In Lewis Carroll’s 1871 sequel to Alice’s Adventures in Wonderland,
Alice traverses a mirror above her drawing-room fireplace to enter the
“Looking-glass House.” Once there she discovers a chamber that is both
familiar and bizarre — a place identical in dimension to the humdrum
parlor she has departed, but where chess pieces frolic and poems are
written in reverse.
Courttney Cooper’s large-scale, meticulously scribbled aerial views of Cincinnati bring together memory and imagination and allow versions of the city past to blur with the present. Cooper, 38, is a Cincinnati native who has exhibited near and far in museums, galleries and various folk-art festivals around the country. He’s also participated in numerous projects at Visionaries Voices, where he goes almost daily to continue work on his drawings.
On the last Saturday in August, PAC Gallery in East Walnut Hills opened a new exhibition with an inventive strategy for including performance art in a commercial gallery exhibition. The gallery's E-invite explained that Kris Ebeling's solo exhibition The Pleasure of Your Companionship would open with an exclusive performance event for no more than 30 attendees, at $200 a head. Each guest would receive "an original work to remember the evening."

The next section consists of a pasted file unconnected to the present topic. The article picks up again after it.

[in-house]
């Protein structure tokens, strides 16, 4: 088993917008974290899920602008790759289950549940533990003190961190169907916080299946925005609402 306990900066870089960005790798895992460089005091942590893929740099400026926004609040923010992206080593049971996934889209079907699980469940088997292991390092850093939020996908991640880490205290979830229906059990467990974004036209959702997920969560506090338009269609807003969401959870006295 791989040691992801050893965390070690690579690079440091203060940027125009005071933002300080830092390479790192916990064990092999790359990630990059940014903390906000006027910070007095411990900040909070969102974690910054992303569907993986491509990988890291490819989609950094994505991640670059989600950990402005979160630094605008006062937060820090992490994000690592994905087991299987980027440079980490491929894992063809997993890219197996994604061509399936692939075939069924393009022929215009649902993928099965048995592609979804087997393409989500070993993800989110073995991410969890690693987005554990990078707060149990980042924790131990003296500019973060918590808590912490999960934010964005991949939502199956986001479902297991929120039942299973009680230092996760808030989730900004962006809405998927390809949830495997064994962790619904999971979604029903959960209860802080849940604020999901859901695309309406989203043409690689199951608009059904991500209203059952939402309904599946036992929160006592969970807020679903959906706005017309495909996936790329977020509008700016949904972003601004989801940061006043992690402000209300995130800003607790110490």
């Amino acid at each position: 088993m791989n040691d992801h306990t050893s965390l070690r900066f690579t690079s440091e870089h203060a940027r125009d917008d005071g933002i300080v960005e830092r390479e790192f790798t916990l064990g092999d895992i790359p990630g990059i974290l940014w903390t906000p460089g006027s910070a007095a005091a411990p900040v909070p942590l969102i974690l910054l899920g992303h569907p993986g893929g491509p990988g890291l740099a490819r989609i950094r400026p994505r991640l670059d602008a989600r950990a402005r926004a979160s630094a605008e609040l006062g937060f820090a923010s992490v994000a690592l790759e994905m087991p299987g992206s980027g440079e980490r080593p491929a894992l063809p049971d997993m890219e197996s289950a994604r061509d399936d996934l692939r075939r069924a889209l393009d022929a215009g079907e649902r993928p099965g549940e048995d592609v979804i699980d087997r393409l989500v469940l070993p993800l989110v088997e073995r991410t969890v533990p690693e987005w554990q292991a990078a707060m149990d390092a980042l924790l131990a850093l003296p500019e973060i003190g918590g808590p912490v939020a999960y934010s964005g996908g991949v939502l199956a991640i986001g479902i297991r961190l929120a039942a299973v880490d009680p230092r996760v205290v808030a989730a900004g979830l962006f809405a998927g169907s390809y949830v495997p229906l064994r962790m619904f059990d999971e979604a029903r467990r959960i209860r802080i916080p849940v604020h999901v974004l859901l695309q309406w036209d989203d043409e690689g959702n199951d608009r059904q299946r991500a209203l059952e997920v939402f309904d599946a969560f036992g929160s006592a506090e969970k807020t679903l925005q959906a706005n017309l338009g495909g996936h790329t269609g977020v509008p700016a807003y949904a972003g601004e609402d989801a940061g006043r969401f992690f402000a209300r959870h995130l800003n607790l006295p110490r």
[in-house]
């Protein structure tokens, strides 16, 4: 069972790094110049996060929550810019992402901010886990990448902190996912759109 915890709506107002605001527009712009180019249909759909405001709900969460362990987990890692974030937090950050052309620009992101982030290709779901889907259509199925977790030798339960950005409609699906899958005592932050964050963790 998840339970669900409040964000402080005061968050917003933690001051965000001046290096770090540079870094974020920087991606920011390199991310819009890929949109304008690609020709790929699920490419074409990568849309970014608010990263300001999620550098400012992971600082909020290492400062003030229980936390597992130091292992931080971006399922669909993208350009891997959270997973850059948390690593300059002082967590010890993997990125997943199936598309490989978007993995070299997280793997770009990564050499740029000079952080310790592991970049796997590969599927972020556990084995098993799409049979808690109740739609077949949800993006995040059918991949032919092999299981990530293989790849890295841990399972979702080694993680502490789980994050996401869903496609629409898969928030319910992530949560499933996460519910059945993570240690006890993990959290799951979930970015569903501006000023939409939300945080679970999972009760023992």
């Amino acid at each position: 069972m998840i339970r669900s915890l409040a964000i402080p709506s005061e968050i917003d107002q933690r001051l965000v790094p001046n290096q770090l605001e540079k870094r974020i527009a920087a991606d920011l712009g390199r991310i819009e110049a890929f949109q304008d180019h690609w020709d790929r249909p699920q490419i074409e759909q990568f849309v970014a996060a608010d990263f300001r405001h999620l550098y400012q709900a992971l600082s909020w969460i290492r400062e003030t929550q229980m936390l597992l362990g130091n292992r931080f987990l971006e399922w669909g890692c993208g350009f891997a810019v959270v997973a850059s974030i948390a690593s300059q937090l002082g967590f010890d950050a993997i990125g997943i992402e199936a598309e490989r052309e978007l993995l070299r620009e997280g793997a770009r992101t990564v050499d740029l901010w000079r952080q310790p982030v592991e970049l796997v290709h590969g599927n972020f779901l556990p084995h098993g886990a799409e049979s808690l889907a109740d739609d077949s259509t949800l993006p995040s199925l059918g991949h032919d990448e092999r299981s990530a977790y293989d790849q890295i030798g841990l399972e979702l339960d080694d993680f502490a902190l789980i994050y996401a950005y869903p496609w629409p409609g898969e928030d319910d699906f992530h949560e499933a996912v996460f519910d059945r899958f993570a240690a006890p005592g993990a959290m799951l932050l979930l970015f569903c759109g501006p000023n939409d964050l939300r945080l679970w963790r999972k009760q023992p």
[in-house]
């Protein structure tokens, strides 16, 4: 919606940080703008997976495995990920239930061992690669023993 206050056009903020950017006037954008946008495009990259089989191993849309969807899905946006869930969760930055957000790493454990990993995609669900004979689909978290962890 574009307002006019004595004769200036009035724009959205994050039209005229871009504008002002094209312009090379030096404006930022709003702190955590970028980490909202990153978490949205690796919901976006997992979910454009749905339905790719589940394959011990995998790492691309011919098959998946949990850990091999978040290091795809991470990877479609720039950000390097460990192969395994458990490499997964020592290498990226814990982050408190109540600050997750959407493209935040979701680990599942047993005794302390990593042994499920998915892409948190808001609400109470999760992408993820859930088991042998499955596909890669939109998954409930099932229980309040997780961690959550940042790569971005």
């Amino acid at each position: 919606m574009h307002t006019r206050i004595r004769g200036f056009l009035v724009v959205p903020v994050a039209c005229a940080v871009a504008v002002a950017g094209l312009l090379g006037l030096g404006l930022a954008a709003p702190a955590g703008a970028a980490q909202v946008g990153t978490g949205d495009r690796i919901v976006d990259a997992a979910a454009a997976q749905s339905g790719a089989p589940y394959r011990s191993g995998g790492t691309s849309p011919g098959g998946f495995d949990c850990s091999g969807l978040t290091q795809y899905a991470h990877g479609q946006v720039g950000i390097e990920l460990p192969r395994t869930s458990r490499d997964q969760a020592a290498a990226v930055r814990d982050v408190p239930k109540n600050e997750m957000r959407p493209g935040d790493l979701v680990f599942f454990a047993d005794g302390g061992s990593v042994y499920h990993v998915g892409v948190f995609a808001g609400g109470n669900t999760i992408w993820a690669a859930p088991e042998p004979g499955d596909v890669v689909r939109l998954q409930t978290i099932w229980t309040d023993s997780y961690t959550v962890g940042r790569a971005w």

One of the last artists to benefit from Cincinnati's city-funded art grant program is Kim Flora. In 2008, she was awarded $6,000 to support the creation of the large-scale encaustic paintings that grace her exhibition 'Personal Vistas,' opening Feb. 5 at PAC Gallery in East Walnut Hills.
Considering the state of the economy, it might seem daring for a new commercial gallery dedicated to contemporary art to open its doors. But the brand new PAC Gallery in East Walnut Hills, set for a grand opening 5-8 p.m. Saturday, is not only opening but is also devoting its first show to contemporary art from India.